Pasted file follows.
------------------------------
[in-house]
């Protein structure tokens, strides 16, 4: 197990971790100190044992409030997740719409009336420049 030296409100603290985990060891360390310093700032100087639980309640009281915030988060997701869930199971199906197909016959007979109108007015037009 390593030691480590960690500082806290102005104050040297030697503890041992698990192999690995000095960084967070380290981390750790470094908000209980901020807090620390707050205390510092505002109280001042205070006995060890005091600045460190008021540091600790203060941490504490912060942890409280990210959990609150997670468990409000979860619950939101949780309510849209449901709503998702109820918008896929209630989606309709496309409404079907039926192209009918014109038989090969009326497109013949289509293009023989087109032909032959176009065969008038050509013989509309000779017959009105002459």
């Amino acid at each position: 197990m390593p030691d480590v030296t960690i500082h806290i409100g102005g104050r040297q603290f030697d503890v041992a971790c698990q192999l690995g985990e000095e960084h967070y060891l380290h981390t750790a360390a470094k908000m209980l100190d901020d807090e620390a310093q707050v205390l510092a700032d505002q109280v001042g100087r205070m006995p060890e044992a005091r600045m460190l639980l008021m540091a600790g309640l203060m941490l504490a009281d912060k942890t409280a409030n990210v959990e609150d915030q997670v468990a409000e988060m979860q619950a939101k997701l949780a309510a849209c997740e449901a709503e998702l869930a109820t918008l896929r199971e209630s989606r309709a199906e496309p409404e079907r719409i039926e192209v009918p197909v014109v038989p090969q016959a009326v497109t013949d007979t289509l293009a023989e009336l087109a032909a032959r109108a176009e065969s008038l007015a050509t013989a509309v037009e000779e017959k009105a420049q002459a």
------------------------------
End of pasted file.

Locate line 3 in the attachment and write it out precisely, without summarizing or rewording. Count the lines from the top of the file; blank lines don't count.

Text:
């Amino acid at each position: 197990m390593p030691d480590v030296t960690i500082h806290i409100g102005g104050r040297q603290f030697d503890v041992a971790c698990q192999l690995g985990e000095e960084h967070y060891l380290h981390t750790a360390a470094k908000m209980l100190d901020d807090e620390a310093q707050v205390l510092a700032d505002q109280v001042g100087r205070m006995p060890e044992a005091r600045m460190l639980l008021m540091a600790g309640l203060m941490l504490a009281d912060k942890t409280a409030n990210v959990e609150d915030q997670v468990a409000e988060m979860q619950a939101k997701l949780a309510a849209c997740e449901a709503e998702l869930a109820t918008l896929r199971e209630s989606r309709a199906e496309p409404e079907r719409i039926e192209v009918p197909v014109v038989p090969q016959a009326v497109t013949d007979t289509l293009a023989e009336l087109a032909a032959r109108a176009e065969s008038l007015a050509t013989a509309v037009e000779e017959k009105a420049q002459a």